Oral cancer is any abnormal growth and spread of cells occurring in the mouth cavity including the:
- Inside of the lips and cheeks;
- Floor of the mouth;
- Salivary gland;
- Back of the throat;
- Roof of the mouth.
- In Canada, oral cancer is the 13th most common cancer (of the 23 reported cancers).
- In 2009, the number of new cases and death due to oral cancer is predicted to be almost three times higher than that of cervical cancer and almost double the rates of liver cancer. Oral cancers are also predicted to have higher numbers of new cases and deaths in 2009 than stomach, brain and ovary cancers.
- The five year survival rate for oral cancer is 63 percent compared to the survival rates of cervical cancer (75 percent), melanoma cancers (89 percent), and prostate cancer (95 percent).
- In 2009, it is estimated that there will be 3,400 new cases of oral cancer and that 1,150 people will die from oral cancer. Men will account for over half of these new cases.
For more information, visit the Canadian Cancer Society Web site.
There are many risk factors associated with developing oral cancer:
Prevention is the Key
Did You Know?
Oral cancer new cases and deaths are relatively low in number compared to prostate, breast and colorectal cancer, but are almost 3 times higher than for cervicial cancer and almost double than liver cancer.
- See a dental professional for a regular check up and a cleaning.
- Quit smoking and using tobacco products. Quitting (or reducing) your tobacco use lowers your risk of developing oral cancer.
- Reduce alcohol consumption. Quitting (or reducing) your alcohol use lowers your risk of developing oral cancer.
- If you are sexually active, the use of a condom will reduce your risk of HPV infection.
- When you are outside and exposed to the sun, use lip balm with UV protection.
- Eat a healthy diet according to Canada's Food Guide including a diet rich in fruits and vegetables.
- Brush and floss your teeth daily. Learn more about Brushing and Flossing.
Oral cancer can be successfully treated if caught at an early stage. If not treated early, the cancer can spread to other parts of the body and it then becomes more difficult to treat.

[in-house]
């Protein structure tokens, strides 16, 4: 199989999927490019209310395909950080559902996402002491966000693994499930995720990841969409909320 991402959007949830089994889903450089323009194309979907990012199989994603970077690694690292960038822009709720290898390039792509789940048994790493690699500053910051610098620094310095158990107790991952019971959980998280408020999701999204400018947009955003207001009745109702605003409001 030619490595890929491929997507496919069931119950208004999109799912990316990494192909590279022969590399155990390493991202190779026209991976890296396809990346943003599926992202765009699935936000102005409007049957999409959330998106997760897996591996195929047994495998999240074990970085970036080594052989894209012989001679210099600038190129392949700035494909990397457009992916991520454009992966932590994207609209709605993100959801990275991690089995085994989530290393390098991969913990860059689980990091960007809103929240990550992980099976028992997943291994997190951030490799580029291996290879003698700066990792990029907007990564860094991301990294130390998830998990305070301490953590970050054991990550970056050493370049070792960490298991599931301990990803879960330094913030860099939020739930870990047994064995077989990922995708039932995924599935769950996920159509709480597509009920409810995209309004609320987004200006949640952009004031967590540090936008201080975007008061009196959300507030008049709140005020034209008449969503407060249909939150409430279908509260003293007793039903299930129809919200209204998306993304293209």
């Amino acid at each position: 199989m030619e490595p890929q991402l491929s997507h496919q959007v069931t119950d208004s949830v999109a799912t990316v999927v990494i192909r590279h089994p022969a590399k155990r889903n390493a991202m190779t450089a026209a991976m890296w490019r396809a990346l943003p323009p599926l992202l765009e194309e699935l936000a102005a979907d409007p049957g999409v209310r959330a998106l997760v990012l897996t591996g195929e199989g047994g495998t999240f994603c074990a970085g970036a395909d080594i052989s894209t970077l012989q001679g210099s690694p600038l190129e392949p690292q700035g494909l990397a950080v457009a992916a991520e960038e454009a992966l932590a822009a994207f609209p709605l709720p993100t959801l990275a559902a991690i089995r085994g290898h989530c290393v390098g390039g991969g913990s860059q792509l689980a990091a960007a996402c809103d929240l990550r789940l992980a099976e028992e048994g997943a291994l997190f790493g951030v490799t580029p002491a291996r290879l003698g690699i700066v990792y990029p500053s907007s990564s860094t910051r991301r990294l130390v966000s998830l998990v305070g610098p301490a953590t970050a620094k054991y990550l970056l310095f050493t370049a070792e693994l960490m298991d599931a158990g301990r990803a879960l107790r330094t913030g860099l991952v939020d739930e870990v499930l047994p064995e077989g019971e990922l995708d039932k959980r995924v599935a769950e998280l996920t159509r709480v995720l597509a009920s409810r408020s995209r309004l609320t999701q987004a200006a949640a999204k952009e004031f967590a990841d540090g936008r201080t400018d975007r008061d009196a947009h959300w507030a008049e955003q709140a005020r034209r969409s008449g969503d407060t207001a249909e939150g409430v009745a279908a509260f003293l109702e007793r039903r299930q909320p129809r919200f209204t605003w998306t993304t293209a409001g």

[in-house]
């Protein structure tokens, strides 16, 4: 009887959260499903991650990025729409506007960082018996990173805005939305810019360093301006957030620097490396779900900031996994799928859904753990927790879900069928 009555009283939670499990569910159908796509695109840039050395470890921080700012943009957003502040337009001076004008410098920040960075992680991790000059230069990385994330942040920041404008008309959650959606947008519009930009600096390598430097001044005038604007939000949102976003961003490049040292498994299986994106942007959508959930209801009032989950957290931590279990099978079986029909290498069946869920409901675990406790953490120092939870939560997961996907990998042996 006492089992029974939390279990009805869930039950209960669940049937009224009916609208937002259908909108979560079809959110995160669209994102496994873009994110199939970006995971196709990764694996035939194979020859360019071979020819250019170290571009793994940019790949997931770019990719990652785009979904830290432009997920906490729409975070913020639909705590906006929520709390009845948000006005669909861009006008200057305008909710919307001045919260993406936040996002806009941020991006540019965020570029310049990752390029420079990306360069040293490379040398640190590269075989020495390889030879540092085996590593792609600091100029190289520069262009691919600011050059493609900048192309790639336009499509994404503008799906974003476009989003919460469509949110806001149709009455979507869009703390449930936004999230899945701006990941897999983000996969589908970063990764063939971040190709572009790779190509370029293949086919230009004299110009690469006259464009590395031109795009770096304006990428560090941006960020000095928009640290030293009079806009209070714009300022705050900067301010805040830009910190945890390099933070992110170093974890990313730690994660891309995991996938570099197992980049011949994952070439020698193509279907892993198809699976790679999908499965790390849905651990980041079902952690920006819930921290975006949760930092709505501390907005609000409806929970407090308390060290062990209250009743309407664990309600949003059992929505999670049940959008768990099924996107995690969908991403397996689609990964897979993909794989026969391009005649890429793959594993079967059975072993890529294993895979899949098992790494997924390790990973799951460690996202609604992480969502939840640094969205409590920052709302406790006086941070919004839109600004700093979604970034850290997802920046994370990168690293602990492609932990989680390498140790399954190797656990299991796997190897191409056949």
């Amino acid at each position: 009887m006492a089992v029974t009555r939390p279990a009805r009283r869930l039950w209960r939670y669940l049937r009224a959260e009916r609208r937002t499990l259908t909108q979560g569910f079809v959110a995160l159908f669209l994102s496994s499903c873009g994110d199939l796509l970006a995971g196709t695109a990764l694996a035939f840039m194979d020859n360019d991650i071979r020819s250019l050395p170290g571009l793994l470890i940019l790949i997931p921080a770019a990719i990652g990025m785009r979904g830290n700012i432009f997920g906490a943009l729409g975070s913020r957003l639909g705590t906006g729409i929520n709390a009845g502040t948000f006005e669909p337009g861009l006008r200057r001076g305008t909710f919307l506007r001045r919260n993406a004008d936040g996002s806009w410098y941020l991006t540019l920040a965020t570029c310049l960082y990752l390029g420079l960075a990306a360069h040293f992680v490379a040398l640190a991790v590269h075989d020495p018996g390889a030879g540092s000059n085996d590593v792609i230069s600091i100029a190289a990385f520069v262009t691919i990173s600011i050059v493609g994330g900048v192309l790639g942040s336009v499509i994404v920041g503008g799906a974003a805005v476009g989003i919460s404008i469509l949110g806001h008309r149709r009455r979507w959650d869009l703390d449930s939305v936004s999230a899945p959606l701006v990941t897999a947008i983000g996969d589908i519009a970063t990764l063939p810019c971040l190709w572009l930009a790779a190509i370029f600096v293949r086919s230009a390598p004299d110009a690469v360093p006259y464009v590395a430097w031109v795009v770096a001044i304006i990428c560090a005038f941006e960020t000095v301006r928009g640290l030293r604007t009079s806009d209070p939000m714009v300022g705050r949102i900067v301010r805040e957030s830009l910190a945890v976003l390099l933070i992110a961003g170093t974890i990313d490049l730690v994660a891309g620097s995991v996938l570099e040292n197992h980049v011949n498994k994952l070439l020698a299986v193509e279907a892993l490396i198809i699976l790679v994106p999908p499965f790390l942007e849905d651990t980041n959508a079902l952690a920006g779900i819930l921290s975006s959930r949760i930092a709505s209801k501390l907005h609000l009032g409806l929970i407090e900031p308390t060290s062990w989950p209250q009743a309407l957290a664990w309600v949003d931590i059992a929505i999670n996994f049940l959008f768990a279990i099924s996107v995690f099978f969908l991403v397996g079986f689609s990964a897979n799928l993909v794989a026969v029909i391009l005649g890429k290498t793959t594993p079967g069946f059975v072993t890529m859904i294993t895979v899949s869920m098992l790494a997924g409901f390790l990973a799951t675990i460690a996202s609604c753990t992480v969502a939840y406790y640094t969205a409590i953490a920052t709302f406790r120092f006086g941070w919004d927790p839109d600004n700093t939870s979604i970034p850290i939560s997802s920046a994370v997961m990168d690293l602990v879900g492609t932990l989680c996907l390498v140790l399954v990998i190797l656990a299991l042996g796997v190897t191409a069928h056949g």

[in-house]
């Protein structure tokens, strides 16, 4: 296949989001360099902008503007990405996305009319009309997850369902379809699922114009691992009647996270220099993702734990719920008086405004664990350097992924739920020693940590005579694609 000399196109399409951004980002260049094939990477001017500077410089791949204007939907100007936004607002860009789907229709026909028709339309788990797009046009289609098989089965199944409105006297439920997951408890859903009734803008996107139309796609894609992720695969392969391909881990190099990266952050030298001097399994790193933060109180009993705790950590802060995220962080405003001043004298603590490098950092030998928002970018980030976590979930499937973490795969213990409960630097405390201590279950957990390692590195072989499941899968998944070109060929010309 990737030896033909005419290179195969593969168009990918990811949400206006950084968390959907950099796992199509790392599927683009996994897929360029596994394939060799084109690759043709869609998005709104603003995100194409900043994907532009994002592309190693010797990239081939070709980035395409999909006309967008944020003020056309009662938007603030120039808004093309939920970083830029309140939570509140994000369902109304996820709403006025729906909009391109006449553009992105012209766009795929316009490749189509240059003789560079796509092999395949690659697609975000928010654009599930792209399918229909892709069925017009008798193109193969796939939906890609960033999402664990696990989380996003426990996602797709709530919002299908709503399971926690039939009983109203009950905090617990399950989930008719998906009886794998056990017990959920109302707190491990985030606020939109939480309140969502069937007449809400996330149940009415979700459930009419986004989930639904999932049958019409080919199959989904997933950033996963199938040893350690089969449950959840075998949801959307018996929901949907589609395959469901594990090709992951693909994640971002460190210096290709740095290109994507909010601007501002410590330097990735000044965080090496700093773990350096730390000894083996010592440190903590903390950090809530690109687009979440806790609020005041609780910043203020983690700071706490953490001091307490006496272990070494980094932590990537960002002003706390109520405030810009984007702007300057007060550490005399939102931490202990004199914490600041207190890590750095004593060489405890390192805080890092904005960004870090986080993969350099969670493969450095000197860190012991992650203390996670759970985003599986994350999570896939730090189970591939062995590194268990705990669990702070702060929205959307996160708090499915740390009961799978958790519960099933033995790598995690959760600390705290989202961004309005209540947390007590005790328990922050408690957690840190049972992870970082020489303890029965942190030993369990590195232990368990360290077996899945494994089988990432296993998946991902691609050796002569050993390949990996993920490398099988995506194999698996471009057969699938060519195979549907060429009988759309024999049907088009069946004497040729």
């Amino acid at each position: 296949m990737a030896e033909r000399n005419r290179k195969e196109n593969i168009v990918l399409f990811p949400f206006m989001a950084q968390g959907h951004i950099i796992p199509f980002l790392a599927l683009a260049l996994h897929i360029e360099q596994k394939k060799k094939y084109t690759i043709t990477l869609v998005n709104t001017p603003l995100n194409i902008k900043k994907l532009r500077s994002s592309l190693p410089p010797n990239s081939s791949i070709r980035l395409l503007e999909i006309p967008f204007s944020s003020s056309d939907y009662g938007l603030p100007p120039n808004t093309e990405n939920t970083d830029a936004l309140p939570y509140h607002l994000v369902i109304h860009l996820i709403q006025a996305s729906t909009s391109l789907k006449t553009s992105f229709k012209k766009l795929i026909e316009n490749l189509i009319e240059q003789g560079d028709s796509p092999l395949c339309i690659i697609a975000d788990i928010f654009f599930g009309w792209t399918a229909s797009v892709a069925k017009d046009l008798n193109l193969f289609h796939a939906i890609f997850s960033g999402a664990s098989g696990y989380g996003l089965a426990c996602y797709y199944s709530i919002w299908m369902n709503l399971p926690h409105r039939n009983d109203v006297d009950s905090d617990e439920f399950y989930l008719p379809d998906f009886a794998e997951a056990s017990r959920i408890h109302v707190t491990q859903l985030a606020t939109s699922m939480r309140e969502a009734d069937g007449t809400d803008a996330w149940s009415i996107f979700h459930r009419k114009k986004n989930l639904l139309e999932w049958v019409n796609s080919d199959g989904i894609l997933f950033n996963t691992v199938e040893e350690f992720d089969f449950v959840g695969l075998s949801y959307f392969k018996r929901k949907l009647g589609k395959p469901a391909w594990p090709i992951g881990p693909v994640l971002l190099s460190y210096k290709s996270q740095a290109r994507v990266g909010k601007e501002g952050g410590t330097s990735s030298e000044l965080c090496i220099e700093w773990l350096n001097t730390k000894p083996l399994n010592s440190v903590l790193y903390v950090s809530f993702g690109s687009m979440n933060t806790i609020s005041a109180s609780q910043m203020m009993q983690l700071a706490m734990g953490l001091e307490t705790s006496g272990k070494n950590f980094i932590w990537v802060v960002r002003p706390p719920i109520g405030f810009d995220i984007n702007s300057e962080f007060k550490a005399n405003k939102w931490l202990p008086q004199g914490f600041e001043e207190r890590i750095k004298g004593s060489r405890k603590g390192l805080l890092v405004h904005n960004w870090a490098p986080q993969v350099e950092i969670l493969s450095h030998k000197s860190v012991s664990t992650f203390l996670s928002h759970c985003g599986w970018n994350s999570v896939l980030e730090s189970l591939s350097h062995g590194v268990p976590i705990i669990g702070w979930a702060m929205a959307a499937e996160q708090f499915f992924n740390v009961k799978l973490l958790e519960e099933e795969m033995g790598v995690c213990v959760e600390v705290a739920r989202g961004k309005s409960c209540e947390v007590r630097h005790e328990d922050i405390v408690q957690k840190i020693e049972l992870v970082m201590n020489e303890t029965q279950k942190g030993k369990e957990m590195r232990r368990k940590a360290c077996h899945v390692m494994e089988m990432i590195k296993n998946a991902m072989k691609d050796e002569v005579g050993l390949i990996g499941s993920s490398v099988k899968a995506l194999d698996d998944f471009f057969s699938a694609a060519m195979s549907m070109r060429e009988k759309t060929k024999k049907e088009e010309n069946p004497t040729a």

To detect oral cancer in its early stage, have regular oral cancer screening done by a dental and/or health professional.
Signs and Symptoms of Oral Cancer
- Sores in the mouth that do not heal within two weeks
- Dark red or white patches in the mouth
- Lumps located on the lips, tongue or neck
- Bleeding in the mouth
- Sore throat and difficulty with swallowing
See a dental and/ or a health professional immediately if you notice any of the above signs or symptoms.
Oral Cancer Self-Assessment Quiz
Early detection of oral cancer can significantly increase the success of treatment and reduce the likelihood that the cancer would spread to other parts of the body.
This test is intended to help you assess your personal risk for developing oral cancer. Knowing that you are at increased risk can help you develop a plan to make healthier choices. There are many factors that can increase a person's risk of developing oral cancer:
Indicate 'yes' or 'no' to each of the following questions.
- Are you over the age of 40?
- Are you Male?
- Do you have Human Papillomavirus (HPV)?
- Are you sexually active and not regularly tested for sexually transmitted infections (STI's)?
- Do you use tobacco products?
- Do you drink a lot of alcohol and have done so consistently for a long period of time?
- Are your lips exposed to the sun on a regular basis?
- Is your diet low in fruits and vegetables?
The more risk factors you have replied "yes" to in the questionnaire, the higher your risk of developing oral cancer.
You should take a few moments to look in your mouth for the signs and symptomsthat are associated with oral cancer. If you notice any of these signs or symptoms, please speak to a dental or health care provider as soon as you are able. Be sure to ask for an oral cancer screening at a dental or medical clinic.
Common Myths about Oral Cancer
- Only people who smoke or who drink a lot of alcohol or both are at risk of developing oral cancer.
Not exactly true. There is a higher risk for people who smoke and or drink a lot of alcohol (and this risk is even higher if you do both), but there is about 25 percent of oral cancers occurs in people who don't smoke or drink alcohol.
- Only older adults should get screened for oral cancer.
Oral cancer can develop at any age, but the incidence rises steeply at age 40 and peaks at 60 years of age.
- The incidence of oral cancer is much lower than other cancers.
It is true that oral cancer new cases and deaths are relatively low in number compared to prostate, breast, and colorectal cancer, but are almost three times higher than for cervical cancer and almost double than liver cancer.
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